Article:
David C. Stolinsky
Oct. 17, 2011
UCLA officials announce that they are considering coed dorm rooms.
− News item
In my day, college dormitories were unisex. People of the opposite sex were not allowed above the first floor. When I took out a girl, which is what we called teenage females then, I checked in at the desk, and they phoned her to come down.
In those days, we became legal adults at 21, not 18. We were called adolescents, meaning people who were in the process of becoming adults − just as obsolescent means something becoming obsolete. “Adolescent” is rarely used today, and young people are called “teenagers,” which merely describes what they are, but gives no clue about what they should become.
Indeed, the concept of becoming an adult is itself obsolescent. If you doubt this, consider the large and growing percent of people who receive government payments − and consider themselves entitled to these payments. Consider the huge cheer President Obama received from a college audience when he promised that they could stay on their parents’ health-insurance policies until they were 26.
We became legal adults at 21. Now kids become legal adults at 18, but they remain psychological teenagers until they are in their mid-twenties − and often much later. The malls are filled with middle-aged “boys” in baggy shorts and ball caps, and middle-aged “girls” in short shorts and tank tops.
Yes, kids have sexual experiences earlier than we did, but does this lead to greater sexual satisfaction and more stable marriages in adult life? Does this prevent the birthrate from dropping to replacement levels, as is happening in America − or below it, as has already happened in Europe? Not really. When we separated sex from procreation, we didn’t foresee the results.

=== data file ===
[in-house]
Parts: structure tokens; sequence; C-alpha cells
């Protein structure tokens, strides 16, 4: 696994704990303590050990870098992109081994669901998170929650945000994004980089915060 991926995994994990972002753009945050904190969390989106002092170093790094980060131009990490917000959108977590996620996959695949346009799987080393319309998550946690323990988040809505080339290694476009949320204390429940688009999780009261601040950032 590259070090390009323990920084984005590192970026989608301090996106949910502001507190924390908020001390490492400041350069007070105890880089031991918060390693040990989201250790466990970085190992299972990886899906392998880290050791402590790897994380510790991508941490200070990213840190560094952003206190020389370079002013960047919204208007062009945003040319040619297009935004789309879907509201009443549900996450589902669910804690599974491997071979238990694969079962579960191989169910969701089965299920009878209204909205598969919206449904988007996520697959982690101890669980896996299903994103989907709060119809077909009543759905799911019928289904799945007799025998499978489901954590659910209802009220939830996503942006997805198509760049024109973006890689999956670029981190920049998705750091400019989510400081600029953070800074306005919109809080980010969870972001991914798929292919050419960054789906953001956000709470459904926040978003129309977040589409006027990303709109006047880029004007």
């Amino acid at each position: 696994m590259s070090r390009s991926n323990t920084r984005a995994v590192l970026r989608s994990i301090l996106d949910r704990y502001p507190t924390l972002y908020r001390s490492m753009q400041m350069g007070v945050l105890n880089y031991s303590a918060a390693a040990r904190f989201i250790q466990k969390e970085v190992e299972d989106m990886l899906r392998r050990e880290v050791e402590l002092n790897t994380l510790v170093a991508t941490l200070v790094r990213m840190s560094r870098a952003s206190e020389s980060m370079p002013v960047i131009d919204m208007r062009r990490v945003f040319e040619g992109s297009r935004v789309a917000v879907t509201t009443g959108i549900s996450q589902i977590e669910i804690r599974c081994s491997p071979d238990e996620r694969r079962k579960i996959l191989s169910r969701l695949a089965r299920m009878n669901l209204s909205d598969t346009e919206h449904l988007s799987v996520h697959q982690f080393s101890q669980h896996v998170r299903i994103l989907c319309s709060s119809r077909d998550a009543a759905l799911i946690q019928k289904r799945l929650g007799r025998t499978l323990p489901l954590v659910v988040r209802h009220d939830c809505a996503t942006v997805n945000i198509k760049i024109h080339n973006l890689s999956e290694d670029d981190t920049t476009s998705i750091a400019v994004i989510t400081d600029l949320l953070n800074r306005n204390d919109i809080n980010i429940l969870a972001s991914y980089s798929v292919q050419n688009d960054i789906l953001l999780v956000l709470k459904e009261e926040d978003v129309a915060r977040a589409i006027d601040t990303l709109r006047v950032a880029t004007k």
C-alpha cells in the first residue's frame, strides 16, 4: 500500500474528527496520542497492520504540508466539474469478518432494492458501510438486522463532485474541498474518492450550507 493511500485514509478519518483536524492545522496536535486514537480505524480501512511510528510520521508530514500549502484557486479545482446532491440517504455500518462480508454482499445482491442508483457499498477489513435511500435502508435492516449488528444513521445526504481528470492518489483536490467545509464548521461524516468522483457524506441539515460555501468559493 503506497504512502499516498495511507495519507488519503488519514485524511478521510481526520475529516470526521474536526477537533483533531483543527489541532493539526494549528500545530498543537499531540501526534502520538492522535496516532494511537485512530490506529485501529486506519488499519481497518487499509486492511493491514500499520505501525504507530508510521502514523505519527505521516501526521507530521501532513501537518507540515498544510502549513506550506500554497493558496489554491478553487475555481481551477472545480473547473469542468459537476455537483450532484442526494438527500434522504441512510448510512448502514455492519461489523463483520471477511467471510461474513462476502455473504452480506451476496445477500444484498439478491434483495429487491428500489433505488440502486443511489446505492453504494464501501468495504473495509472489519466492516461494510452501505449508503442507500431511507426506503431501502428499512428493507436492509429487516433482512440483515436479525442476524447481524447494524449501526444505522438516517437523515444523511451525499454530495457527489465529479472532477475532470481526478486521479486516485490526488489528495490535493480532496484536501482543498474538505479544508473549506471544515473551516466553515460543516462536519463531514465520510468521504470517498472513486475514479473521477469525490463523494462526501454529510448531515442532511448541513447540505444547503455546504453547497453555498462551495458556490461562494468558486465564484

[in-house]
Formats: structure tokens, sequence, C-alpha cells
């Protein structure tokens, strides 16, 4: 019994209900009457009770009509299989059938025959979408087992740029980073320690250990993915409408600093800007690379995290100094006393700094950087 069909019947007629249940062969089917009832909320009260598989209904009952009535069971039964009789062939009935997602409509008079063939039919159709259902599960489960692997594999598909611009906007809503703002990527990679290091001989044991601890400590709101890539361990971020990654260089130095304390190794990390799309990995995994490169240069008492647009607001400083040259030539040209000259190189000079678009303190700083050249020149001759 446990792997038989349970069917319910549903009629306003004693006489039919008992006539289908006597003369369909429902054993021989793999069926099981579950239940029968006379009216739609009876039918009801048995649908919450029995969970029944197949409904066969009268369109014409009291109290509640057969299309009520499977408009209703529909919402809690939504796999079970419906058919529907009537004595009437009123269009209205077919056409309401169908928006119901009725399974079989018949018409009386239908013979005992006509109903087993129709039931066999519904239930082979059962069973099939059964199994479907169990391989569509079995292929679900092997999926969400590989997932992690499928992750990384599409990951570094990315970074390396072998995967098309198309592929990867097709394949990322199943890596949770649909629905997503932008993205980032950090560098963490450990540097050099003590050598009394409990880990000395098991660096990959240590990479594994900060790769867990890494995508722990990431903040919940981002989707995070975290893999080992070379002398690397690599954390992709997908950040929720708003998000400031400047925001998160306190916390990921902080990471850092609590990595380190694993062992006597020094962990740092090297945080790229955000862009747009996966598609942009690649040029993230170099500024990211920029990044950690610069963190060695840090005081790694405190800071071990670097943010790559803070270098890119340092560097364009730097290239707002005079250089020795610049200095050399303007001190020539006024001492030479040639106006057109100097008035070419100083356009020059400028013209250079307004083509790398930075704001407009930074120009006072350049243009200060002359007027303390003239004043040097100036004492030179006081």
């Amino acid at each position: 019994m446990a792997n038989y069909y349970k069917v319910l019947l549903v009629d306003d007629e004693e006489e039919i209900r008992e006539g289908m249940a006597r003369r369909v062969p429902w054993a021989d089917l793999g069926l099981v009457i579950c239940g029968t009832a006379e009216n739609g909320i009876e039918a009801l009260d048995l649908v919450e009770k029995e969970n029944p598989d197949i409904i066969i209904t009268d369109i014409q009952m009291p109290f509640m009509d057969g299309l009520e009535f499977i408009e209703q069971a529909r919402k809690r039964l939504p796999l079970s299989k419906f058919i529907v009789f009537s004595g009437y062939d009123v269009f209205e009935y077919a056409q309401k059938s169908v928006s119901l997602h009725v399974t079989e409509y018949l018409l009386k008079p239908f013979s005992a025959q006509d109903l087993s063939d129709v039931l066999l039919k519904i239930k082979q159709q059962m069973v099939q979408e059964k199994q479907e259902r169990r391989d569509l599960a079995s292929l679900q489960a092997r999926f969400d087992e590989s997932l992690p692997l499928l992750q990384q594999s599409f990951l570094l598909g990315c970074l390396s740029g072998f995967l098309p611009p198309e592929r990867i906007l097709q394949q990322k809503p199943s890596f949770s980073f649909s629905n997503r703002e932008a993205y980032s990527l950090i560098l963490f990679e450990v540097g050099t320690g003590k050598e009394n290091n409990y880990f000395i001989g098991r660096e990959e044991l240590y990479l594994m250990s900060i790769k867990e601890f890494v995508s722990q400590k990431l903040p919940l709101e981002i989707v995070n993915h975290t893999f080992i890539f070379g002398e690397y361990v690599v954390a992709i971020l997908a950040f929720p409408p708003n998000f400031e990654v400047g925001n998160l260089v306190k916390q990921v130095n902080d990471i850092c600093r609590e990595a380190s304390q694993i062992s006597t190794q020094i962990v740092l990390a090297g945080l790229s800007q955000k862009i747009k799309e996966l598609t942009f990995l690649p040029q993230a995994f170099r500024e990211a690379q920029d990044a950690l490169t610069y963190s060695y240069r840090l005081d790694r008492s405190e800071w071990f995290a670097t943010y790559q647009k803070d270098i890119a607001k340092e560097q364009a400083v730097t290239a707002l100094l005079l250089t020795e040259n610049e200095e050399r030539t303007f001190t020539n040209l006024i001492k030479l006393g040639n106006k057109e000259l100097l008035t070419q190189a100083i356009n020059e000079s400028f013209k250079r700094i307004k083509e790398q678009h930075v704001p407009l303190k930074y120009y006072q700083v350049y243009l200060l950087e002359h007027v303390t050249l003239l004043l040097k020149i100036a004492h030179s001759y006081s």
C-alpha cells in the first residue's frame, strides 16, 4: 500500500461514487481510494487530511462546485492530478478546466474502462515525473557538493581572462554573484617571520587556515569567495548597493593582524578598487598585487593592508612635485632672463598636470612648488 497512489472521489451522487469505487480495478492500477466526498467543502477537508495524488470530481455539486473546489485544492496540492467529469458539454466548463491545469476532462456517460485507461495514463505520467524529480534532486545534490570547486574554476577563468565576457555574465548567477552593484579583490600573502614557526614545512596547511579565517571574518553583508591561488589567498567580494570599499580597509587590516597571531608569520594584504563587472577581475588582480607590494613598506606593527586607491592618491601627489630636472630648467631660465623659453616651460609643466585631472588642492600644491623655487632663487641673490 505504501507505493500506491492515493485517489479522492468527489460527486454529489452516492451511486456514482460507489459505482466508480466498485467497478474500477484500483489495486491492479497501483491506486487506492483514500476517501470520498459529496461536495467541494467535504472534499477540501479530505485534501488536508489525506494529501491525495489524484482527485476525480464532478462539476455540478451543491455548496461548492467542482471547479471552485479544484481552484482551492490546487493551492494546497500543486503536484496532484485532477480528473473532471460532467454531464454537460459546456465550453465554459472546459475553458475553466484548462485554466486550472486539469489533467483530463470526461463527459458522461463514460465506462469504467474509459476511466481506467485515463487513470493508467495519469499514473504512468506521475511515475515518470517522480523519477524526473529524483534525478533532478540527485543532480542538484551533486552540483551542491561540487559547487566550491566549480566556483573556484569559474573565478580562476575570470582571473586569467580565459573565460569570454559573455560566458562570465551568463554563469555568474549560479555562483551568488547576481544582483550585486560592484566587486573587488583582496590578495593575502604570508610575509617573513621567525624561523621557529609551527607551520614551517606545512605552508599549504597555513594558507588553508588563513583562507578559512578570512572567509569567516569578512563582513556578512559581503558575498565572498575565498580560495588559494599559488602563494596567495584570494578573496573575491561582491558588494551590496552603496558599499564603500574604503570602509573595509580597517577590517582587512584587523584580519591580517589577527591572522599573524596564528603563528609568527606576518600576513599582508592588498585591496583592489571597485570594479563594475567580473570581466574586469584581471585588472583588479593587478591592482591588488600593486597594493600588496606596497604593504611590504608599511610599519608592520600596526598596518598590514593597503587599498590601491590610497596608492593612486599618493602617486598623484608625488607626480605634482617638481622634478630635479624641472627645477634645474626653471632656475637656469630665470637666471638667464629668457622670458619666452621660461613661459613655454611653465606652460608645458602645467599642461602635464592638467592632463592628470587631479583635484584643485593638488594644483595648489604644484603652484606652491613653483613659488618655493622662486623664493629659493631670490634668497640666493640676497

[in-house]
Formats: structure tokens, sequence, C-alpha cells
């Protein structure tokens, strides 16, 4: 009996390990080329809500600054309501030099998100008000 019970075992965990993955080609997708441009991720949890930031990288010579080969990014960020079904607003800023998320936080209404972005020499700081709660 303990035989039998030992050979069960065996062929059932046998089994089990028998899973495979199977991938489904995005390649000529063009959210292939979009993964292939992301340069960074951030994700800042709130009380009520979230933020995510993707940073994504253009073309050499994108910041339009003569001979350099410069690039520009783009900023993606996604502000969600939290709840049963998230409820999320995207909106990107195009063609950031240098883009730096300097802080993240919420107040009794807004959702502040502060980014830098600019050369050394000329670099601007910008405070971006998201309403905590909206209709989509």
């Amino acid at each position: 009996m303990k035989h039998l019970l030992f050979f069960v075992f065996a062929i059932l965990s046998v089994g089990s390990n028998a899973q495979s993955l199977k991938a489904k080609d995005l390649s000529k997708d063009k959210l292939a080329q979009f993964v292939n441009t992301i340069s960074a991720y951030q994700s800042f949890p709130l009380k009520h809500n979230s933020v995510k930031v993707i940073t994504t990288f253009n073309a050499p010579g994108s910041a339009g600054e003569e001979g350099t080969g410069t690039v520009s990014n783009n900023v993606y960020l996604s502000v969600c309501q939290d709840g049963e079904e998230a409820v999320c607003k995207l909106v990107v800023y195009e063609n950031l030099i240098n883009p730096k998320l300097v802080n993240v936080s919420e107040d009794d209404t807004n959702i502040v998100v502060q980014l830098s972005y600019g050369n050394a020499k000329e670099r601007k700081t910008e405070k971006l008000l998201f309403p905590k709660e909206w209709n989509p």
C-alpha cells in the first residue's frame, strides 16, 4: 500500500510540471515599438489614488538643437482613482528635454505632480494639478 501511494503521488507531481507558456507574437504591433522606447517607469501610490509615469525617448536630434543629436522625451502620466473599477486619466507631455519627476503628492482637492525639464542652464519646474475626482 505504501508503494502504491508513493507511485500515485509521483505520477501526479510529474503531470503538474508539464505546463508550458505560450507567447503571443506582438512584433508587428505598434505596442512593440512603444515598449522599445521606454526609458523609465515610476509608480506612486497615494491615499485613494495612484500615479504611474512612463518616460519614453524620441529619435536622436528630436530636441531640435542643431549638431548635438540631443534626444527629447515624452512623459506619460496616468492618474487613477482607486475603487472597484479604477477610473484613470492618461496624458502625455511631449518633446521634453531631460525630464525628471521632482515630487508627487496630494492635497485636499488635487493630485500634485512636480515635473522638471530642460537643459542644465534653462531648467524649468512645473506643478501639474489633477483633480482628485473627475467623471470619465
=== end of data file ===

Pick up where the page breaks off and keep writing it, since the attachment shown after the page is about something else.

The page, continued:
Yes, things have changed.
First we went to coed dormitories, with males and females on separate floors. Then we went to coed floors. And now, officials of UCLA have announced that they are considering coed dorm rooms. A man and a woman will be assigned to the same bedroom if they request it. There will be no compulsory assignments − at least not yet. Of course, universities that offer coed dorm rooms may expect to get more applicants, so we add greed to a liberal agenda and get a really unpalatable combination plate,
UCLA is following the lead of some other universities that already offer coed dorm rooms. What is more, some dormitories have coed lavatories. This odd policy obviates the problem of assigning a lavatory to transgendered or transsexual students. Here again, in an effort not to cause discomfort to a small minority, liberals cause discomfort to a large majority, while destroying any remaining traces of modesty.
But “progressives” might say so what? To many people, the concept of modesty is obsolete. Small girls are allowed − no, encouraged − to dress provocatively, though they don’t know what this might provoke. But their parents know, or should know. Dancing shows on TV teach kids that gyrating pelvis-to-pelvis is behavior to emulate. It may be unrealistic to expect universities to remake young people who grew up with little idea of modesty or dignity. But at least they don’t have to make things worse.
The “progressive” notion of freedom is that of a 1960s hippie − freedom to have sex wherever and with whomever they please, and freedom to get rid of the baby if pregnancy results. But other types of freedom? Not so much. Freedom to buy the light bulbs and toilets we prefer? Freedom to receive the health care we need? Freedom to keep more of what we earn? Freedom to express conservative views in class without having our grade reduced? That’s going too far.
Years ago, when parents sent a 17- or 18-year-old off to a university, they expected that the university administration would take some responsibility for their daughter or son. They expected that the university would act, at least to a degree, in loco parentis − in place of a parent. And usually this expectation was fulfilled.